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Vol. 14, no. 2
April - May 2011

 

On Papa's Farm 
Story by Aaron Kandell
Photos by Dana Edmunds

Much of Lualualei Valley on O'ahu's leeward side was once uninhabited and filled with unexploded ammunition. Thanks in part to William Aila Sr., today the valley is home to one of the state's most successful organic farms.
William Aila Sr. crouches
among rows of red oak lettuce and baby kale, pointing out the plants mature enough to harvest. Attentive students huddle around him to hear his soft baritone. At 72, William serves as chief agricultural consultant on O‘ahu’s largest certified organic farm. Set on a sixteen-acre stretch of volcanic soil in the sun-parched heart of Lualualei Valley on the leeward coast, MA‘O Organic Farms doesn’t fit the typical pastoral image. Nor is William, or “Papa Aila” as everyone calls him, your typical farmer.

 

With his weathered physique, Aila resembles a Hawaiian Clint Eastwood. He’s always in motion, his hands often dipping into the garden with the precision and speed of a hummingbird. He’s quadruple the age of everyone around him, but he moves twice as fast. He speaks eloquently but directly and simply. Nothing, neither action nor word, is wasted—just as in the agriculture he teaches.

 

“Organic farming isn’t new,” Papa Aila explains to the assembled youths. “Our ancestors practiced it for hundreds of years. It was how they survived, it was their way of life.” William moves on to the herb garden, pausing along the way to fix things. Near the kale fields he adjusts a leaking irrigation hose. Among the kalo he bends to correct a small plant growing crooked. “This is love and respect,” William tells the kids as he crosses through rows of mustard greens and chard. “If we neglect the Earth, we hurt ourselves. But if you love the land, the land will love you.” He pauses, his crow’s feet deepening as he smiles. “And if you have that here, you’ll carry it with you always.”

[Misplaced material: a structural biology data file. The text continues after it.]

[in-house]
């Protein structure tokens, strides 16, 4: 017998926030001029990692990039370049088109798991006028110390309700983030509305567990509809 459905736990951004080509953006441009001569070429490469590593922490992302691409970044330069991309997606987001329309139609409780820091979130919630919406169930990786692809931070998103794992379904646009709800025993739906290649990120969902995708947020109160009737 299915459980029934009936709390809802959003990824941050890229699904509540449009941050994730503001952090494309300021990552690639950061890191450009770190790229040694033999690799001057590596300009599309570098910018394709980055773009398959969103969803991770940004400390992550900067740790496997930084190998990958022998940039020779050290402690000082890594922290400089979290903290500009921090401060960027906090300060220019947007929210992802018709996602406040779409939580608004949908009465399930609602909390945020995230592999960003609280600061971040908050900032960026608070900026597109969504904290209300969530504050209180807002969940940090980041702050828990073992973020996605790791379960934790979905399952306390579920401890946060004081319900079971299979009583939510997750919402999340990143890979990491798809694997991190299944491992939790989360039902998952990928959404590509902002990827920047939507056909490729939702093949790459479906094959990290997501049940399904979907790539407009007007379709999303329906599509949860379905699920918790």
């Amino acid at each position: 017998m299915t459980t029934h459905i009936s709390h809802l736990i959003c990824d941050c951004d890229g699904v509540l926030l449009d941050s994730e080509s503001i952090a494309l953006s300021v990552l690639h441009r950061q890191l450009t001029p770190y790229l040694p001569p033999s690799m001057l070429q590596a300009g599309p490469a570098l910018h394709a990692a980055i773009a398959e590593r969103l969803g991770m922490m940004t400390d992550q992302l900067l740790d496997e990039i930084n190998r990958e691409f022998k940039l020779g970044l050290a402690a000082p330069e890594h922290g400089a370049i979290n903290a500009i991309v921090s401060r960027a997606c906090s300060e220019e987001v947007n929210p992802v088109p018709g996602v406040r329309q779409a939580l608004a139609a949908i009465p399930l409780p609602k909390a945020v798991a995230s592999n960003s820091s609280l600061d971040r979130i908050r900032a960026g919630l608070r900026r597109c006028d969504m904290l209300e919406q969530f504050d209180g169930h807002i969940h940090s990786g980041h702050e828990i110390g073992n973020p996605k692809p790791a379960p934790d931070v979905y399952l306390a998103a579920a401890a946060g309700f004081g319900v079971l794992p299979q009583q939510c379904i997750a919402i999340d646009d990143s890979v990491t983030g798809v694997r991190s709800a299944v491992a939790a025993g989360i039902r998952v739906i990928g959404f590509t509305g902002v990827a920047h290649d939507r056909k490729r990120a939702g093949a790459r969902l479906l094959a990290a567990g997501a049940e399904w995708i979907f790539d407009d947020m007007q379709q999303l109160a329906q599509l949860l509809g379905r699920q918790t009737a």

But transforming the harsh landscape of Lualualei Valley into a verdant organic farm was a long and rough road. Papa Aila was born poor in a house with no address. His grandfather was a Hawaiian paniolo, a cattleman, who in 1939 bought ten acres in Wai‘anae for just under $400. William grew up close to the land, raising his first horse when he was just a boy. When he got out of the Navy in 1960, he leased his own four hundred acres in the back of Lualualei Valley, which “was a military buffer zone filled with live ammunition,” he says. The Navy had used over nine thousand acres of Lualualei to store live ordnance. “No one could live there, but they let me ranch.”

 

Ranch he did. For almost forty years William worked as a cowboy—all day, seven days a week. “I was kinda young and stupid,” he chuckles. “I rode bulls, I raised cattle, I raised kids … four sons and six daughters.”

 

It wasn’t only children and livestock that flourished under William’s care; the land did, too. In the red dirt of his backyard, William taught himself sustainable farming in a time before “organic” was a buzzword. For many years he operated one of the largest compost businesses on the island. He used his own compost to raise a nursery of thousands of palm trees, which he sold. William’s reputation as a green-thumbed Midas spread—anywhere he touched, it seemed, plants would grow. Which is why in 2001, when Kukui Maunakea-Forth and her husband, Gary, decided to establish MA‘O Organic Farms, the first person they called was William. He’d long been retired, but once William heard about their community-driven vision, he pulled himself out of retirement to become MA‘O’s first official employee and the lifeblood of the organization.
 

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